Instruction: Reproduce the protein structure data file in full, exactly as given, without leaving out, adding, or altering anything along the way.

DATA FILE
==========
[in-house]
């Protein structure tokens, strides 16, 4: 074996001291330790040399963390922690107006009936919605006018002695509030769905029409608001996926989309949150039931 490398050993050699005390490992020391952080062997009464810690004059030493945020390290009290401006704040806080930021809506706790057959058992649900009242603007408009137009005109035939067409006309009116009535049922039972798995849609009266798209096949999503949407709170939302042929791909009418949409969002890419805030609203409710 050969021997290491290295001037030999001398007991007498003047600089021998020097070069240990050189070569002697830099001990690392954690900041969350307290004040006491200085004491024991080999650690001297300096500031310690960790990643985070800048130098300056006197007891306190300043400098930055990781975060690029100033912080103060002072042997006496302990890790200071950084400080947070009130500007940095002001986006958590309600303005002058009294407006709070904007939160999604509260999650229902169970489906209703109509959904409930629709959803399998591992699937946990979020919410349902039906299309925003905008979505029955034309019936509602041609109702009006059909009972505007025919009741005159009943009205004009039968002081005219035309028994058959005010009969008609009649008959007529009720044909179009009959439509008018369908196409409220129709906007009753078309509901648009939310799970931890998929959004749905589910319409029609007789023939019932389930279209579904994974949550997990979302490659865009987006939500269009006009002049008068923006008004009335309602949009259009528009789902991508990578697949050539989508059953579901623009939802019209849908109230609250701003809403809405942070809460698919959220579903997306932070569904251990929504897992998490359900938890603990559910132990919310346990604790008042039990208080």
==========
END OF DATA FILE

[in-house]
């Protein structure tokens, strides 16, 4: 074996001291330790040399963390922690107006009936919605006018002695509030769905029409608001996926989309949150039931 490398050993050699005390490992020391952080062997009464810690004059030493945020390290009290401006704040806080930021809506706790057959058992649900009242603007408009137009005109035939067409006309009116009535049922039972798995849609009266798209096949999503949407709170939302042929791909009418949409969002890419805030609203409710 050969021997290491290295001037030999001398007991007498003047600089021998020097070069240990050189070569002697830099001990690392954690900041969350307290004040006491200085004491024991080999650690001297300096500031310690960790990643985070800048130098300056006197007891306190300043400098930055990781975060690029100033912080103060002072042997006496302990890790200071950084400080947070009130500007940095002001986006958590309600303005002058009294407006709070904007939160999604509260999650229902169970489906209703109509959904409930629709959803399998591992699937946990979020919410349902039906299309925003905008979505029955034309019936509602041609109702009006059909009972505007025919009741005159009943009205004009039968002081005219035309028994058959005010009969008609009649008959007529009720044909179009009959439509008018369908196409409220129709906007009753078309509901648009939310799970931890998929959004749905589910319409029609007789023939019932389930279209579904994974949550997990979302490659865009987006939500269009006009002049008068923006008004009335309602949009259009528009789902991508990578697949050539989508059953579901623009939802019209849908109230609250701003809403809405942070809460698919959220579903997306932070569904251990929504897992998490359900938890603990559910132990919310346990604790008042039990208080």